Guy Goldstein

What new or old tools are you
attached to in your art practice?

In recent years, my works are created by transitions between media, attempts to convert and translate actions through one medium to another.

These transitions are sweeping distortions, collecting residues and traces from their own past lives.

Guy Goldstein, detail from Sounds Like a Plan (2013–14). Graphite, vinyl, tapes, acrylic and typewriter correction poudre on paper, 315 × 36.5 ̋. Image courtesy the artist.

While doing these conversion actions, I find myself going through processes of losing and regaining control by empowering the potential of random accidents to occur.

The result, at the end, is like a compression of the process which can indicate the distorted history and narrative that the work has gone through.

Alongside being a visual artist, I am also a musician; I play the bass.

In my works I use sonic elements and sounds, accompanied by drawings and notations. While converting between drawing to sound and vice versa, I use software that are based on an old, cumbersome Russian machine from the 1940s, which made it possible to obtain a visible image of a sound wave, as well as to realize the opposite goal synthesizing a sound from an artificially drawn sound spectrogram.

I draw “sonic codes,” sometimes long “timelines” which seem like scores or even like panoramic or aerial land maps, or in a different series, large-scale drawings that seem like spectral waterfalls. I then convert them to sound, using these software, creating animation films with the images from the drawings and its own sound. These actions refer to and remind us of old-school sound artists and sound animators from the 1930s, like Arseny Avraamov (Russia) and Oskar Fischinger (Germany), or even later from the 1950s like Norman McLaren (Canada) who tried to draw sound, animating graphic shapes into sound and creating animation films, combining the animated sound signs on the sound slots of the film.

Once I have the sound of the drawings, I perform with it, playing the bass. Sometimes I invite other musicians to perform and play live with the drawing’s sound on the background. I did it with a theremin player, drummer, and cellist. Thus, a dialogue of harmony, melody, rhythm, and sound is being created out of acoustic, digital, and analog instruments
and tools.

To create the drawings I use various drills, equipped with graphite and pencils instead of its bit.

The sound and vibrations of the drill transfer onto the paper as rich patterns and textures. Then, using a tape, I transfer these textures to a different part of the drawing or to other drawings on a separate sheet as an act of recording. The graphite sticks to the tape and with it I can compose. I accumulate layers and edit these tapes as voiceprints, graphic notation, or spectrographs.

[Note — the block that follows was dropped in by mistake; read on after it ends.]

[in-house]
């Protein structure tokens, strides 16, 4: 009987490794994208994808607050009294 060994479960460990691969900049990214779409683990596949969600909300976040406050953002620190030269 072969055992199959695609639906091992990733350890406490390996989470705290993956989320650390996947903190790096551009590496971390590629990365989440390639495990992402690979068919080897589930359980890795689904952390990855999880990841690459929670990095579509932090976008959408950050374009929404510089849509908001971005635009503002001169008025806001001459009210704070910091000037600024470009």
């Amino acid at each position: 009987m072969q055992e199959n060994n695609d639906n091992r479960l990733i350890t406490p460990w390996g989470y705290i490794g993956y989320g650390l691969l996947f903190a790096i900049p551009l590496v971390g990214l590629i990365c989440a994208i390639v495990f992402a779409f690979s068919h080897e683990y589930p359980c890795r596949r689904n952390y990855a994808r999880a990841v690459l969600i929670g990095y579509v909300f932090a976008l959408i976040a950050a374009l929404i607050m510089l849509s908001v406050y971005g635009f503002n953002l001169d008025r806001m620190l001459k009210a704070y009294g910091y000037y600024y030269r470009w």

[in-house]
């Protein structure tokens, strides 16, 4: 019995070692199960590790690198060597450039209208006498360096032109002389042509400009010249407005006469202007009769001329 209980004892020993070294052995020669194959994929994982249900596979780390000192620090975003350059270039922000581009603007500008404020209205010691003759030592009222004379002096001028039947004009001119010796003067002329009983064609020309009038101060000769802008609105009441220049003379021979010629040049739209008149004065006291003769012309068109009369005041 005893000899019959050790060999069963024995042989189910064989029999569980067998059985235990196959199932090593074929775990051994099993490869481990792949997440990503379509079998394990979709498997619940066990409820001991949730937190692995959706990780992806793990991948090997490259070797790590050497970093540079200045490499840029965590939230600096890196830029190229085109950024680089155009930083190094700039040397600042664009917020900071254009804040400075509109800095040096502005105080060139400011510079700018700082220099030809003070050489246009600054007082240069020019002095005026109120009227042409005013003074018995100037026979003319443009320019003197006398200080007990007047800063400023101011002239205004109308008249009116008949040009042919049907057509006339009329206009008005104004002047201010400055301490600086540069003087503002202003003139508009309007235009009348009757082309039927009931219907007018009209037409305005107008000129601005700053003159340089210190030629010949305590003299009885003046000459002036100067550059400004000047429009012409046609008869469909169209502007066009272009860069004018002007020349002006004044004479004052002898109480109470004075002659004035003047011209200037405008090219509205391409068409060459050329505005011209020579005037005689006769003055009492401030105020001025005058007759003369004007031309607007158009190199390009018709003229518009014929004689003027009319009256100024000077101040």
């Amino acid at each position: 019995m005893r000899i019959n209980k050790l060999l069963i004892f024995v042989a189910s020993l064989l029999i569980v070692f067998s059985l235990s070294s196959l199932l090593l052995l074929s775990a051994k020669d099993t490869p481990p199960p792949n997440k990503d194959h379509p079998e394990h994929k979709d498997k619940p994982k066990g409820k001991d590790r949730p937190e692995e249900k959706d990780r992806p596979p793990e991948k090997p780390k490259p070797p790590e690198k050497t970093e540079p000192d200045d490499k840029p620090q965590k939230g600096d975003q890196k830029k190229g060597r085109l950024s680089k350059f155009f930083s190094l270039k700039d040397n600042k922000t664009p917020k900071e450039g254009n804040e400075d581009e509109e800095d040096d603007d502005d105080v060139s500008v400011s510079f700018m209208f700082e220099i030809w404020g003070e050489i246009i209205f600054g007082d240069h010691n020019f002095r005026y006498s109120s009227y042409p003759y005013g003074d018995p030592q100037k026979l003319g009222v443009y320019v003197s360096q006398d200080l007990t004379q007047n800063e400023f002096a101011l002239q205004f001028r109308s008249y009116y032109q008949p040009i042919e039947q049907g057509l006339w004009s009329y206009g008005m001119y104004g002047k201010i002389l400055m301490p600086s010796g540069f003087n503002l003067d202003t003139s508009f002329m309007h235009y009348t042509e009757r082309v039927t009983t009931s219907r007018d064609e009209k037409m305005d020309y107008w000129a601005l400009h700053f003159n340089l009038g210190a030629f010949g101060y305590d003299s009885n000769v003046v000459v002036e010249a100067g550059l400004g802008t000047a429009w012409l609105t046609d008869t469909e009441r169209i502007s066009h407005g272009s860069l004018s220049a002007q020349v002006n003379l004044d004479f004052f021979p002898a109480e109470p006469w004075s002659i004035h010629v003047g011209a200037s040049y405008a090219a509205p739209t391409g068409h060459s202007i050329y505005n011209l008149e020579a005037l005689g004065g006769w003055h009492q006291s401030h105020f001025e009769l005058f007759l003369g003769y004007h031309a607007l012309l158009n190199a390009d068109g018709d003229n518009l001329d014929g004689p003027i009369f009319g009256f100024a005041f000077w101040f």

To end this process I convert the sound of the drawings to image again, by using the same software. The final result is a ghost of my images, inverted black and white distorted images of my original drawings. When I look at these images I understand that the main tools I use are all physics and mathematics.

My works do not reveal and expose the tools with which they were created. The viewer can “see” the music, hear a sound, feel the frequency through the drawings, and can recognize a history, a process, and a distorted narrative the work has gone through but cannot name the tools or the technique I used.

 

What tools have you rejected?

Among the classical and fundamental tools at an artist’s disposal, I am very careful in using colors and figurative images. I need a good reason to use these two visual tools. It is something that I came to understand recently, when I looked at the evolution of my works. In my earlier works there are some series of figurative drawings and objects. It referred to the themes and topics that I was attracted to at the time. Recently, my works are less concerned with a certain theme or subject, they are more about the process, the issue of “time,” stretching and compressing time, the relations between the viewer and the works through “time.” Therefore, my work becomes more abstract, I don’t have motivation to use pictorial images or a rich palette anymore. Using a certain color, I am usually motivated by a conceptual idea, like the “Colors of Noise” theory which I am leaning on recently. My forms and shapes are mostly a result of the accidents that I encourage in a limited, defined range within my process.  

 

What have the tools
done to your art?

I think, as time goes by, my tools are more focused and I approach my art with more simplicity. This allows me to create a language that in time becomes clearer. This process consists of collecting tools, writing language, and then connecting letters to words to sentences. The more I create and “sharpen” my tools, the more I can put together a meaningful combination of visual, conceptual, and emotional experiences.

Contributor

Guy Goldstein

GUY GOLDSTEIN was born in 1974 in Haifa, Israel and currently lives and works in Tel Aviv. Goldstein’s work has been exhibited at the Israel Museum in Jerusalem, Hertzliya Museum, Tel Aviv Museum of Art, Petach Tikva Museum, KW Berlin, Venice Biennale 2013, AU Museum in Katzen, Art Center in Washington D.C., and Omi Sculpture Park in New York as well as in many international galleries, museums, and art fairs. He won the prestigious Minister of Israeli Culture Award in 2012. Goldstein currently serves as the director of The Visual Communication Department at Musrara, School of Photography and New Media, Jerusalem.

ADVERTISEMENTS